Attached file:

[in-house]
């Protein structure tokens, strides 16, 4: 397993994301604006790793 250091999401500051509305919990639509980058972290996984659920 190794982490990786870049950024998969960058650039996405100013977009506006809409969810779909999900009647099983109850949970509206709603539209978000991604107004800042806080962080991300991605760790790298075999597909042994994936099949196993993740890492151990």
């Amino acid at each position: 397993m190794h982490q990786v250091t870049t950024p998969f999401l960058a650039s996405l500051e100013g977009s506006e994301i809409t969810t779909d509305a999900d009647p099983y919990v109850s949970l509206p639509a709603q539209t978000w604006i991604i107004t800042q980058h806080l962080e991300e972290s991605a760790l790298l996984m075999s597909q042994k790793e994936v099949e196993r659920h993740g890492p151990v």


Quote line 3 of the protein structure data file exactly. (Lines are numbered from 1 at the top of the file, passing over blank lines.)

């Amino acid at each position: 397993m190794h982490q990786v250091t870049t950024p998969f999401l960058a650039s996405l500051e100013g977009s506006e994301i809409t969810t779909d509305a999900d009647p099983y919990v109850s949970l509206p639509a709603q539209t978000w604006i991604i107004t800042q980058h806080l962080e991300e972290s991605a760790l790298l996984m075999s597909q042994k790793e994936v099949e196993r659920h993740g890492p151990v």